World men’s tennis #1 Novak Djokovic says he would prefer to miss out on future tennis titles than be forced to get vaccinated for COVID. “I was never against vaccination, but I’ve always supported the freedom to choose what you put in your body,” he said. In the first interview he’s done since being deported from Melbourne after losing his appeal to stay and compete in the Aussie Open despite not being immunised, he says he hoped the nations where the big tournaments are played will change their rules so that he “can play for many more years”. But if not, he’s willing to forgo the opportunity to become the winning-est player in history. And asked about his experience in immigration detention in Melbourne, he said that it “wasn’t easy.” With Djokovic digging in on vaccination, he is likely to miss the French and US Opens, and players are waiting to see if Wimbledon will require players to be vaccinated.


Crashing out as questions linger over doping decision

Snowboard superstar Tess Coady missed out on her chance to become the first Aussie Winter Olympian to claim 2 medals after she crashed out in the women’s Big Air event yesterday. The 21yo scored big on her first run but failed to land her next 2 jumps. Sydney-born Kiwi gold medallist Zoi Sadowski Synnott won the silver medal, so we can claim that, right? And Russian figure skater Kamila Valieva burst into tears after she qualified first for tomorrow night’s final with a clean performance in the women’s singles short program last night. A drug test the 15yo did late last year came back positive last week, but she was cleared to compete on Monday because she’s so young. Not everyone’s on board with the decision, including American superstar sprinter Sha’Carri Richardson. She was suspended from last year’s Tokyo Games after testing positive for cannabis – she says she used the drug once following her mother’s death. “The only difference I see is I’m a black young lady”, she tweeted.


The case for a diverse diet

From Queen Elizabeth’s fondness for Special K (the cereal, not the drug…) to Victoria Beckham’s commitment to fish and steamed vege, those who prefer to eat the same thing every day are in good company. According to a recent study that looked at the diets of more than 2,500 French adults and 1,275 Americans, 68% of participants reported eating the same meal for breakfast at least twice a week, while just 9% ate the same dinner. But is eating the same thing every day good for us? While the time-saving element is the obvious drawcard, nutrition experts say that more diverse diets are better for gut health. One large study found that people who eat more than 30 types of plants per week had more diverse gut microbiomes than those who ate 10 or less. And researchers are increasingly pointing to a good gut microbiome as an important thing to have… We’re all for it as long as this ‘diverse’ diet doesn’t include eggs – gag…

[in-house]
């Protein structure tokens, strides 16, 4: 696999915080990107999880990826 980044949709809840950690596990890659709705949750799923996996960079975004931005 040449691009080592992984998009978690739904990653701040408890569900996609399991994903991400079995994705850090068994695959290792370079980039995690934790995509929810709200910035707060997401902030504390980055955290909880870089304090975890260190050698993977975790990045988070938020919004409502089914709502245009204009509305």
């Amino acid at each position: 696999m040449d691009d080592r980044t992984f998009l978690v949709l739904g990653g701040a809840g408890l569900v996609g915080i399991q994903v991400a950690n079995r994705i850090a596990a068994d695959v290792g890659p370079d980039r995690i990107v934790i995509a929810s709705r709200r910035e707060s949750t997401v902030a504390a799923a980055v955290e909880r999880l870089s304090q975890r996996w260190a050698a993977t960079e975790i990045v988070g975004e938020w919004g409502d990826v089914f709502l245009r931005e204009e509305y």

Apropos of Nothing

“We baptise you in the name of the Father, and of the Son and of the Holy Spirit” – that’s the erroneous phrase that’s brought US Catholic Priest Father Andres Arango unstuck. By saying “we” instead of “I”, the thousands of baptisms he undertook in the last 2 decades have been deemed invalid. Pronouns = important.

The Oscars haven’t had a host for the past 3 years, but comedians/actors Wanda Sykes, Amy Schumer and Regina Hall are said to be in talks to host this year’s ceremony. Lips are sealed, but Schumer’s Insta hints at something big. 

And in a bid to disperse a crowd of anti-vaccine mandate protesters outside New Zealand’s Parliament, authorities deployed Barry Manilow last weekend. And now it’s a playlist of the world’s most annoying tunes, including Baby Shark and Let it Go. Umm it had the opposite effect… 

Quirky News

Squiz the Day

12.30pm (AEDT) – Senior Advisor to the Climate and Energy College Simon Holmes à Court addresses the National Press Club – Canberra

7.10pm (AEDT) – Men’s 3rd T20 Cricket Match – Australia v Sri Lanka – Canberra

10.00pm (AEDT) – Winter Olympics Women’s Cross Country Skiing Team Sprint Final – Beijing. Watch out for Aussies Casey Wright and Jessica Yeaton

ABS Data Release – Land and Housing Supply Indicators, February 2022

Company Yearly Results – Santos

Company Half-Year Results – Fortescue Metals; Treasury Wine Estates; CSL

80th anniversary of the deaths of 21 Australian nurses in the Banka Island Massacre in WWII (1942)

Do a Grouch a Favor Day

Birthdays for Cathy Freeman (1973) and The Weeknd (1990)

Anniversary of:
• Pope Gregory the Great decreeing “God bless You” as the correct response to a sneeze (600)
• the first known cheque written for £400 (1659)
• Howard Carter discovering Egyptian Pharaoh Tutankhamun’s tomb and sarcophagus (1923)
• former North Korean leader Kim Jon-il’s birthday (1941)
• Fidel Castro becoming the 16th Prime Minister of Cuba after overthrowing Fulgencio Batista (1959)
• the Kyoto Protocol coming into force following its ratification by Russia (2005)

Squiz the Day